April 18, 2024

DealBook: Carlyle Group Buys Getty Images in Unusually Busy Summer

David M. Rubenstein, co-founder of the Carlyle Group, one of the world's largest private equity firms.Chris Kleponis/Bloomberg NewsDavid M. Rubenstein, co-founder of the Carlyle Group, one of the world’s largest private equity firms.

While summer has traditionally been a slow time for deal making, the Carlyle Group has been on a buying spree in recent weeks.

The buyout firm said on Wednesday that it would buy Getty Images, the big provider of high-quality images and video, from another private equity shop for $3.3 billion. It was the second major buyout that Carlyle announced in the last week, after the takeover of the TCW Group, a Los Angeles-based investment manager, from Société Générale of France.

The two leveraged buyouts are only the latest in a string of recent deals by Carlyle. That list includes taking control of Sunoco’s huge Philadelphia refinery and buying a stake in Genesee Wyoming, a railroad operator that is buying a smaller rival.

The firm has struck 19 deals worth nearly $14.1 billion over the last 12 months and currently tops the Thomson Reuters rankings of acquisitions by private equity firms.

By contrast, Kohlberg Kravis Roberts, another major buyout firm, announced nine deals worth $9.2 billion during the same period, and Bain Capital reported eight deals valued at $4.7 billion. The Blackstone Group disclosed nine deals worth $1.2 billion.

While coincidental — many of the deals have been in the works for months — Carlyle’s activity this summer belies a generally slow time for private equity firms. Deal making in general has been hampered by economic uncertainty, which also limited growth in the value of buyout firms’ holdings.

Carlyle has not been immune to the industrywide malaise. Last week, the firm announced that it had a $57 million loss in its second quarter, burdened by slow growth in its investments.

Yet even then, executives stressed that they saw opportunities. The firm pointed to $3 billion in realized gains during the quarter, as well as nearly $4 billion in new capital.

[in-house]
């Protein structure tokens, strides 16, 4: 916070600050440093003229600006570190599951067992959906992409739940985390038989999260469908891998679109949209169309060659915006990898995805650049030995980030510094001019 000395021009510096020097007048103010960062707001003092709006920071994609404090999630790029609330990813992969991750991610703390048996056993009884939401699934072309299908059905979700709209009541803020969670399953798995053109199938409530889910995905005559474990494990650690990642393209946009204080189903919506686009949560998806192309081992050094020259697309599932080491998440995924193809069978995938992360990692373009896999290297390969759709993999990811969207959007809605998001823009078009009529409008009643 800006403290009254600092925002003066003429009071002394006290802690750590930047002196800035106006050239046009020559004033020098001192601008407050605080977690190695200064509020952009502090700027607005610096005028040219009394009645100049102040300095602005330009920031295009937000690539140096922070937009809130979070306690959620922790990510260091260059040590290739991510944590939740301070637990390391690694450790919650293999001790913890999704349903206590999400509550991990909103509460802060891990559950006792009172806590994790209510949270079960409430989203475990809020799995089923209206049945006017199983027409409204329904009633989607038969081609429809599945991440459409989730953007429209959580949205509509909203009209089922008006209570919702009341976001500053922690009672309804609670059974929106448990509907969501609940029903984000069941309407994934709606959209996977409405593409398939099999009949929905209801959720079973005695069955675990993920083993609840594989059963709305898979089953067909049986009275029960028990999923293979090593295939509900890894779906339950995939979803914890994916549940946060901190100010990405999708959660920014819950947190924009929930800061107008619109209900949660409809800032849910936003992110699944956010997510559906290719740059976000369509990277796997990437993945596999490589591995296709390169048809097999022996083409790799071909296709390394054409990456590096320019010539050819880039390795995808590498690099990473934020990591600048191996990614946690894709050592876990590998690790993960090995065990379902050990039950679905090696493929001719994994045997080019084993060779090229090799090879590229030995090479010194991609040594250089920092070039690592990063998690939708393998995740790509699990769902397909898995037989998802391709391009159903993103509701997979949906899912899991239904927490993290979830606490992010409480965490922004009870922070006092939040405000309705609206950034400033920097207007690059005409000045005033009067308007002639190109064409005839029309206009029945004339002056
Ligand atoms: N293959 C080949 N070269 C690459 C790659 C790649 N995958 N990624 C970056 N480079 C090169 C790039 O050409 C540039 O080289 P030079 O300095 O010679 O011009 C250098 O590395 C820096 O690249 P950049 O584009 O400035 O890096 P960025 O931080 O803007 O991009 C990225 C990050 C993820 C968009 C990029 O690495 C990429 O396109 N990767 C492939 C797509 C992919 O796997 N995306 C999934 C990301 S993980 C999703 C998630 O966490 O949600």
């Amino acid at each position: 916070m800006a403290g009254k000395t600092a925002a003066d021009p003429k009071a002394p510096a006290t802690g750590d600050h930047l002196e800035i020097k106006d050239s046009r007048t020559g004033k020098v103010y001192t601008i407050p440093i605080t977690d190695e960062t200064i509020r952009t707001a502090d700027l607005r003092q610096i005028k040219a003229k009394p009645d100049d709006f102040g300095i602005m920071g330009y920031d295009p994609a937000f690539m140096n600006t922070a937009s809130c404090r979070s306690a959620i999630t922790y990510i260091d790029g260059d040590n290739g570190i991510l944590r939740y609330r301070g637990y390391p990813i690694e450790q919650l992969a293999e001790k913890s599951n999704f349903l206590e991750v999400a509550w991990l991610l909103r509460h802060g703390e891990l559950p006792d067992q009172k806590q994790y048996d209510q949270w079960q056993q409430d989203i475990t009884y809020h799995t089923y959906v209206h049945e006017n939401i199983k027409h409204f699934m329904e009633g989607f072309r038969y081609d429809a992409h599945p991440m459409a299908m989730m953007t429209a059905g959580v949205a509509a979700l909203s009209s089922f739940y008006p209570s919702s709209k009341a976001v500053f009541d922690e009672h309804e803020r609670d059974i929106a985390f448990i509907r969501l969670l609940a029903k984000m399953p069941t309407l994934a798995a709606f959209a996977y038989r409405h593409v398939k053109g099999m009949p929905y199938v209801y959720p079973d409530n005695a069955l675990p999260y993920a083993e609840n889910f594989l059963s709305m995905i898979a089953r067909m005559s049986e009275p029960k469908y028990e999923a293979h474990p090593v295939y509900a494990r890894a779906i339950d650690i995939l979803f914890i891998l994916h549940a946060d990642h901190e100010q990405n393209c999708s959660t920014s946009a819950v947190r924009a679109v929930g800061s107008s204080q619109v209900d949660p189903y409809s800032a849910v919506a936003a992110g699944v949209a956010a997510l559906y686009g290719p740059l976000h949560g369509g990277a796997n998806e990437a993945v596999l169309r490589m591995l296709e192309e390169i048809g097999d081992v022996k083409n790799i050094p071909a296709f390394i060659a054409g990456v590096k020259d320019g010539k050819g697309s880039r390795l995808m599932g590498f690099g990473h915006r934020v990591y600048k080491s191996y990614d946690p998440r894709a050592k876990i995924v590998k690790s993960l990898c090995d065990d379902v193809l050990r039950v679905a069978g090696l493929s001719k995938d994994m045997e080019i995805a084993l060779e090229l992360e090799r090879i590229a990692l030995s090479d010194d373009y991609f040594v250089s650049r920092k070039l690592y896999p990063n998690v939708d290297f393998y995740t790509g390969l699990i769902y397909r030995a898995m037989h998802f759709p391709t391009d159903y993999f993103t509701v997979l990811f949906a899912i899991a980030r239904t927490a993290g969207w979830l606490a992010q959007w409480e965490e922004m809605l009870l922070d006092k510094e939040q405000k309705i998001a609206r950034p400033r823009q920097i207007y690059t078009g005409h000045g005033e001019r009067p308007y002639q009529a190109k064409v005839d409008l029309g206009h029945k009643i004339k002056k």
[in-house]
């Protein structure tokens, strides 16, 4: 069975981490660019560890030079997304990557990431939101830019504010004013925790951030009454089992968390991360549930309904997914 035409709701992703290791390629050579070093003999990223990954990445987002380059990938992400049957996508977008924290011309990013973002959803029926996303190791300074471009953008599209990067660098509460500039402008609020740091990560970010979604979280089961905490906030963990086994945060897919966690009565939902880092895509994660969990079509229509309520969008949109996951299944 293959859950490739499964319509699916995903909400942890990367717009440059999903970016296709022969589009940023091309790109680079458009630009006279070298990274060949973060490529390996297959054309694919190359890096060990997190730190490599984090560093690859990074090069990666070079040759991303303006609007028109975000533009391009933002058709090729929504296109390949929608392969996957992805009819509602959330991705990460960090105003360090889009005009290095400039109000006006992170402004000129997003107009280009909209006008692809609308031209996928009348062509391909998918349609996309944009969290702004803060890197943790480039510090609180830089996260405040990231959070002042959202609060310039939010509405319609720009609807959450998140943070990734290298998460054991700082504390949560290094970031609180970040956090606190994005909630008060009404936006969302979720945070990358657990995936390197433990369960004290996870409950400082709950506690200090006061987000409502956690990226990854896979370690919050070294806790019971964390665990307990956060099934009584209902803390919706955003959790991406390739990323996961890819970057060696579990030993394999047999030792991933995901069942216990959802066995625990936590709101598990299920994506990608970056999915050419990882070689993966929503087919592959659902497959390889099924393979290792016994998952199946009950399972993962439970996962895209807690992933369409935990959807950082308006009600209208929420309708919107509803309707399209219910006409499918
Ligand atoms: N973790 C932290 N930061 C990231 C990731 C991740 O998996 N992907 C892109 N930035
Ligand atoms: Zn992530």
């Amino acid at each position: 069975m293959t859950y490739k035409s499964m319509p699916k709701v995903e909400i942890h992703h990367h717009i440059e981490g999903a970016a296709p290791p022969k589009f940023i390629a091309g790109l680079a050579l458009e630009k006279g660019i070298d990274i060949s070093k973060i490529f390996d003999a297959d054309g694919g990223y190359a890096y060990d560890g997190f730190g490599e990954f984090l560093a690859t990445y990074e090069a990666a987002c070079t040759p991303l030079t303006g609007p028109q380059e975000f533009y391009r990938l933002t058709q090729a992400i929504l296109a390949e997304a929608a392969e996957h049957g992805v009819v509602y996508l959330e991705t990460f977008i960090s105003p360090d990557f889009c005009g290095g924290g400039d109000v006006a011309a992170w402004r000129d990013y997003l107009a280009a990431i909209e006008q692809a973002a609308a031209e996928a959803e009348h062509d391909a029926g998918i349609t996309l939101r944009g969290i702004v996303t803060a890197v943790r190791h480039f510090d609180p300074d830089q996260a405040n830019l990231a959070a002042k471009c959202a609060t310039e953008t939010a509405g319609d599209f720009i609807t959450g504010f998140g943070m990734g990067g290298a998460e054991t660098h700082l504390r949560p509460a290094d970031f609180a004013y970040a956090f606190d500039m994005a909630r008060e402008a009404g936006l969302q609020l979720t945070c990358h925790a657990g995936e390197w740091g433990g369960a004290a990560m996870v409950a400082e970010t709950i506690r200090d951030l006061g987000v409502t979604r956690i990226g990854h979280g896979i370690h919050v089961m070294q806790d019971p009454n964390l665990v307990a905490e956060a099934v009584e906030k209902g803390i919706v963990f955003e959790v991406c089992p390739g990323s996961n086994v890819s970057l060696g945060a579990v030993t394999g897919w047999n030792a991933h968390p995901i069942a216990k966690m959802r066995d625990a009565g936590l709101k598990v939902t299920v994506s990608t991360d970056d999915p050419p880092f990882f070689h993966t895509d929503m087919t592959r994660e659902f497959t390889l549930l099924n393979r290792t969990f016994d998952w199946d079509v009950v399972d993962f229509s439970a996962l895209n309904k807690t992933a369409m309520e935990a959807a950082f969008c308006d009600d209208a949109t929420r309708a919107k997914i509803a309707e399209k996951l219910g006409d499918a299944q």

William E. Conway, a co-chief executive of Carlyle, has said that a volatile market could unearth interesting bargains for his firm. That has been a common refrain among many buyout executives, who argue that their vast stores of uninvested capital and a potential rise in undervalued companies could only help propel deal making.

“Great investments can be made in a bad economy and lousy investments can be made in a vibrant economy,” Mr. Conway said last week on the firm’s earnings call with analysts. “Notwithstanding weaker global economic conditions, we see good investing opportunities across our platform.”

So far, it appears that Carlyle is carrying through on that promise.

Over all, Carlyle has committed about $5.5 billion in equity capital from its various investment funds for new deals this year.

Executives at the firm said that such a pace is not unusual. Carlyle is one of the largest in the industry, with more than 99 investment funds and 1,300 professionals around the world.

The six deals that the firm announced since July came from five different vehicles. The Getty deal was struck from one of its main United States buyout funds, Carlyle Partners V, while the Sunoco transaction was made from the firm’s Equity Opportunity and Energy Mezzanine Opportunities funds.

“There’s been no big shift in our mind-set that now is a good time to deploy capital,” Peter J. Clare, a co-head of Carlyle’s United States buyouts group, said in a telephone interview. “It’s more a reflection of the depth of our industry teams and the capital of our funds.”

The Getty deal arose out of an auction that the image provider’s current owner, the buyout firm Hellman Friedman, began running several months ago.

Over all, executives expect the Carlyle’s main American buyout fund, which has $13.7 billion under management, to reach a general investment target of about 20 percent of its available capital.

“We’re right on track for what I’d call an average year in terms of equity investment from the U.S. buyout fund,” Mr. Clare said.

With debt financing relatively cheap at the moment and with more companies willing to sell themselves, Carlyle executives said that the firm has simply benefited from more opportunities, without lowering the benchmarks for its investments.

“We’re holding to the same standards,” Mr. Clare said. “But more companies coming to the market is putting more opportunities in front of us.”

Article source: http://dealbook.nytimes.com/2012/08/15/carlyle-in-3-3-billion-deal-for-getty-images/?partner=rss&emc=rss